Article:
The following day, 3 July, Philip’s room was entered and he was found dead. The coroner noted that recently he had not expressed any suicidal ideation, however he did find his death was a death by suicide.

The coroner identified four matters of concern including that Birmingham and Solihull Mental Health Foundation Trust had written a root cause analysis report after Philip’s death that stated he needed to be admitted in June 2023, but was not due to bed capacity, but the report “identified no remedial action”. He added:

The Patient Safety Manager [REDACTED] gave evidence that the lack of psychiatric bed capacity remains an ongoing problem and has not been resolved, and there is a genuine risk of the same problem with another patient in the future. [REDACTED] added there was an exceptional process, which required a considered decision at a high level, to make a bed available through identifying someone currently occupying a bed space to be discharged. In my view, this process is unsatisfactory as it creates a different set of risks around the patient being discharged, and amplifies the chronic shortage of beds.

The coroner referenced two previous PFDs issued that both focused on “the chronic lack of mental health resources in Birmingham and Solihull”. Leroy Hamilton died in December 2021 and one of the five matters of concern at his inquest was the lack of inpatient mental health beds and psychiatric decisions unit spaces. Peter Fleming died by suicide in November 2022. There were five matters of concern identified in the PFD issued following his inquest including the first highlighting a lack of resource:

There continues to be a chronic lack of resources to treat seriously mentally ill patients in Birmingham and Solihull. In the summer of 2022 Birmingham and Solihull Mental Health Trust (‘BSMHFT’) wanted to admit the deceased to an inpatient psychiatric unit, however, no bed was available, and he remained in the community. Shortly before his death, the deceased had been detained by the police under section 136 of the mental health act. There was no available ‘place of safety’ and he had to be taken to an emergency department. The police, BSMHFT, and hospital Drs agreed the deceased needed to be assessed under the mental health act, however Birmingham City Council could not provide an approved mental health practitioner (‘AMPH’) to attend in a 24-hour period. When the section 136 lapsed the deceased was discharged home after a review by a mental health nurse. At the time of his death the deceased was on BSMHFT’s waiting list for a care- coordinator. The lack of care-coordinators, mental health inpatient beds, ‘place of safety’, and AMHPs, presents a risk seriously mentally ill people are not receiving necessary treatment. The evidence is that these issues are a consequence of a chronic lack of resources at a local and national level. The Birmingham and Solihull coroners have been repeating identical concerns in Prevention of Future Death Reports for many years.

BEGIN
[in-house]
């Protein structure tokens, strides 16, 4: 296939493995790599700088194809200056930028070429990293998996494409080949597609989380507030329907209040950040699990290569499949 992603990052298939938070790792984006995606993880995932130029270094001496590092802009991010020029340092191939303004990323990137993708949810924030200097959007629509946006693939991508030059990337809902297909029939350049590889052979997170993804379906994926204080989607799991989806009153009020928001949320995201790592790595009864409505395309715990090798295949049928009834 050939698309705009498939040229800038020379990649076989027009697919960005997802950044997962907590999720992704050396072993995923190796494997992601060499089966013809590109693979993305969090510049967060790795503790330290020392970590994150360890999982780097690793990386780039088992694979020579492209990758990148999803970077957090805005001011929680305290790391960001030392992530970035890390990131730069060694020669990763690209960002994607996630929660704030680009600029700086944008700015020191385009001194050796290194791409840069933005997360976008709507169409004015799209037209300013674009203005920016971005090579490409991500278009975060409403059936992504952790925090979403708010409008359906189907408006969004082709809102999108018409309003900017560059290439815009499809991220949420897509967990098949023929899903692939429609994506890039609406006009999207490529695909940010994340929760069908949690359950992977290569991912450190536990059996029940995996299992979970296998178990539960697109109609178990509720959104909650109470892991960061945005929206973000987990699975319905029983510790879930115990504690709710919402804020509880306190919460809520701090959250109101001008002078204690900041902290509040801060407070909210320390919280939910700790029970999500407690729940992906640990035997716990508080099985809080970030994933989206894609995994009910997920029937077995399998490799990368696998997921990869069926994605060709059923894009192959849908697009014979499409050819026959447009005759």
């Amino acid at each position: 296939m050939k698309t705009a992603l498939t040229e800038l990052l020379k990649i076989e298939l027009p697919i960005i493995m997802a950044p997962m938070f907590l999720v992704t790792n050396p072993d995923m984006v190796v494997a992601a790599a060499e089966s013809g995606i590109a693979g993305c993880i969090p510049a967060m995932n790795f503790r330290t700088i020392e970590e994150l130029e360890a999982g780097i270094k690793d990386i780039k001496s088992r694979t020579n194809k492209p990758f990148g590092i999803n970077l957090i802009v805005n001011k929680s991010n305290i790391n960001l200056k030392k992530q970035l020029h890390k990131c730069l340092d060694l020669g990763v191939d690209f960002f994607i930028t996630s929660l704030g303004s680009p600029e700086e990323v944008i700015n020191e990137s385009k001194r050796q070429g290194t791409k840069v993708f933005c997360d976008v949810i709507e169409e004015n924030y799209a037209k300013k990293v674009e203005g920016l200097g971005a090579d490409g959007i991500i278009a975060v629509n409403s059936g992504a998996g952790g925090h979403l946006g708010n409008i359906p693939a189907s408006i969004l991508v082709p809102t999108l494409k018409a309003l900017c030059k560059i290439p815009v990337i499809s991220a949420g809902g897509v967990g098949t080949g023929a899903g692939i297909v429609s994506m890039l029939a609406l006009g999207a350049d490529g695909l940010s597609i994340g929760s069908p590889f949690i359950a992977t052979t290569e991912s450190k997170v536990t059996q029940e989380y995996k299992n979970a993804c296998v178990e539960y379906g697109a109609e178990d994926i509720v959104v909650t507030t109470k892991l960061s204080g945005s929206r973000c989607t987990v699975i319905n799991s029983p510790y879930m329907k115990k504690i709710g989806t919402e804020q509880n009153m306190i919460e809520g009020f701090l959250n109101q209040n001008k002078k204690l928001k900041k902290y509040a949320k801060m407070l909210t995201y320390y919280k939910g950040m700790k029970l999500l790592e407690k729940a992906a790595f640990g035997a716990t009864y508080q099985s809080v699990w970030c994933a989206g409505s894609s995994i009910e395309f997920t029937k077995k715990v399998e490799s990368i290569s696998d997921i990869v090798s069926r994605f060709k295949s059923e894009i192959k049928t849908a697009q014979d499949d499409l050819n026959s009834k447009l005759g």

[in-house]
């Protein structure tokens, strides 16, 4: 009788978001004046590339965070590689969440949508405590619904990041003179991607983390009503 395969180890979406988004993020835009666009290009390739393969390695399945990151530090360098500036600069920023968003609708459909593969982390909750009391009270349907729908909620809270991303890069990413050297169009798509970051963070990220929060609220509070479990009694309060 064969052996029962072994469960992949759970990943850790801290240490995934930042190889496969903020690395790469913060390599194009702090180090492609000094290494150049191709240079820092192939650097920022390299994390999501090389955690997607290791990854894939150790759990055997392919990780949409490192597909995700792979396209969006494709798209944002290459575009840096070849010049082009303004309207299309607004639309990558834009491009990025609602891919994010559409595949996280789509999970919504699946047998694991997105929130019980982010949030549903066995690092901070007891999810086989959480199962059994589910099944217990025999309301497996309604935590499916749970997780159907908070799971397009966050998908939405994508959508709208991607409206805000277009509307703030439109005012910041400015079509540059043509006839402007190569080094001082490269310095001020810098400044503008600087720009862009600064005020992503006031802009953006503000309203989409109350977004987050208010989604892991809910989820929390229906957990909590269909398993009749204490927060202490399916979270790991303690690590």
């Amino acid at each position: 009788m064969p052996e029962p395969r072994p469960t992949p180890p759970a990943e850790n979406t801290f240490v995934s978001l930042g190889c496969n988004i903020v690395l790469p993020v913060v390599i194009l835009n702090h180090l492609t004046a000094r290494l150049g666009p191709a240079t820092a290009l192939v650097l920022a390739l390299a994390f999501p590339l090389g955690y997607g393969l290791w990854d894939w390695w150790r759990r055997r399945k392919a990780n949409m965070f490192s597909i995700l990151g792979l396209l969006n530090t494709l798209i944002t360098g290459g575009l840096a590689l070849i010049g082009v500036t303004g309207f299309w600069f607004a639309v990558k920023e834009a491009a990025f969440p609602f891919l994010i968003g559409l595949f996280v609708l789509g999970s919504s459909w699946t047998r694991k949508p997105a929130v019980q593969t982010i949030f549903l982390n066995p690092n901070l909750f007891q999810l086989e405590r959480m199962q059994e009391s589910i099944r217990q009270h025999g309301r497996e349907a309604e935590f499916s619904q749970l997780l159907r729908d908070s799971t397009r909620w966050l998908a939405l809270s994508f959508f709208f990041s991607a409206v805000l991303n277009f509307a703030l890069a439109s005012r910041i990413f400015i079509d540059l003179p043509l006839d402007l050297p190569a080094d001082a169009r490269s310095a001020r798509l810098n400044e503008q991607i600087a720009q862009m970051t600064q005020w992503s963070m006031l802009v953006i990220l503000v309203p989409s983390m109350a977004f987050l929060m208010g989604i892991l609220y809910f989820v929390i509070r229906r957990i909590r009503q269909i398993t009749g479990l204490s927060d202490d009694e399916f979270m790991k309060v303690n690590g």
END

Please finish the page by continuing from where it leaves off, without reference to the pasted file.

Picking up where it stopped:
Philip Malone’s PFD is the latest in a long list to highlight the risk of deaths due to a lack of appropriate care and support for people who are mentally unwell:

The issue of adequately funding psychiatric beds is a local and national issue. Locally, BSMHFT require their commissioners to provide the necessary funding. My principal concern is that the above dates indicate available psychiatric bed capacity in Birmingham and Solihull remains inadequate. Whilst some action may have been taken it is insufficient to resolve the problem.

It follows there is a genuine risk of future deaths directly connected to a shortage of psychiatric bed spaces in Birmingham and Solihull unless further action is taken.

How many more times does a risk need to be highlighted?